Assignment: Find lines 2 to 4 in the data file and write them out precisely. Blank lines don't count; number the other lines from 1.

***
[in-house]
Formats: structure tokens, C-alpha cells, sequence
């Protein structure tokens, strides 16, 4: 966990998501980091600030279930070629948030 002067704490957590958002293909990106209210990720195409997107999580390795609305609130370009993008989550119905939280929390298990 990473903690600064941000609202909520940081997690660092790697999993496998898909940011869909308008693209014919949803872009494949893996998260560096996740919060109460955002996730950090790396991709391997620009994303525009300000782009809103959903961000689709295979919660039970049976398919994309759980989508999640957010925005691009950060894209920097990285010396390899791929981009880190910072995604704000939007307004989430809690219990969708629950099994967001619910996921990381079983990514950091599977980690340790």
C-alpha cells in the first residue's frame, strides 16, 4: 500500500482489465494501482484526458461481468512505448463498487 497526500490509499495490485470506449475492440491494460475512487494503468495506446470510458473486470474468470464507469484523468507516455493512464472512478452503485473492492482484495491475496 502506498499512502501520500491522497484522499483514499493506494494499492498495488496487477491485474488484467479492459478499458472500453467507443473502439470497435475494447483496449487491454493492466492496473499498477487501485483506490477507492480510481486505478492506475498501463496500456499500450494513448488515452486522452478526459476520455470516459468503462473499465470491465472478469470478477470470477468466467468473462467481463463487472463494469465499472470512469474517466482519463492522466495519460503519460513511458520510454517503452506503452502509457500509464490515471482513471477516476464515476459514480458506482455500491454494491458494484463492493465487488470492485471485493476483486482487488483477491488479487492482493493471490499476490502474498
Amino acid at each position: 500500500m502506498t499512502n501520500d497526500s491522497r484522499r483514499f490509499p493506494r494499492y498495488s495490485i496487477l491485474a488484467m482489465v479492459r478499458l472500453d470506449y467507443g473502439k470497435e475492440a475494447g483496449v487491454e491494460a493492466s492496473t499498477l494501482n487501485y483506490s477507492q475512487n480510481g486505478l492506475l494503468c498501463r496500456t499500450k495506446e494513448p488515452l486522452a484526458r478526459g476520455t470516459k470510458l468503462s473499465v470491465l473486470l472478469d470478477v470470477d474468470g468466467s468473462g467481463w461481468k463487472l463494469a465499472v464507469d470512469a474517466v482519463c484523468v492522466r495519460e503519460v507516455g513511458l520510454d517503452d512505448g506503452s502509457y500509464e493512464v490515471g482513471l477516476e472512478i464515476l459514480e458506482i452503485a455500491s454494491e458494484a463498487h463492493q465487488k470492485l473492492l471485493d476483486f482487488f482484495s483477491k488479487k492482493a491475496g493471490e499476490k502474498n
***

Formats: structure tokens, C-alpha cells, sequence
């Protein structure tokens, strides 16, 4: 966990998501980091600030279930070629948030 002067704490957590958002293909990106209210990720195409997107999580390795609305609130370009993008989550119905939280929390298990 990473903690600064941000609202909520940081997690660092790697999993496998898909940011869909308008693209014919949803872009494949893996998260560096996740919060109460955002996730950090790396991709391997620009994303525009300000782009809103959903961000689709295979919660039970049976398919994309759980989508999640957010925005691009950060894209920097990285010396390899791929981009880190910072995604704000939007307004989430809690219990969708629950099994967001619910996921990381079983990514950091599977980690340790």
C-alpha cells in the first residue's frame, strides 16, 4: 500500500482489465494501482484526458461481468512505448463498487 497526500490509499495490485470506449475492440491494460475512487494503468495506446470510458473486470474468470464507469484523468507516455493512464472512478452503485473492492482484495491475496 502506498499512502501520500491522497484522499483514499493506494494499492498495488496487477491485474488484467479492459478499458472500453467507443473502439470497435475494447483496449487491454493492466492496473499498477487501485483506490477507492480510481486505478492506475498501463496500456499500450494513448488515452486522452478526459476520455470516459468503462473499465470491465472478469470478477470470477468466467468473462467481463463487472463494469465499472470512469474517466482519463492522466495519460503519460513511458520510454517503452506503452502509457500509464490515471482513471477516476464515476459514480458506482455500491454494491458494484463492493465487488470492485471485493476483486482487488483477491488479487492482493493471490499476490502474498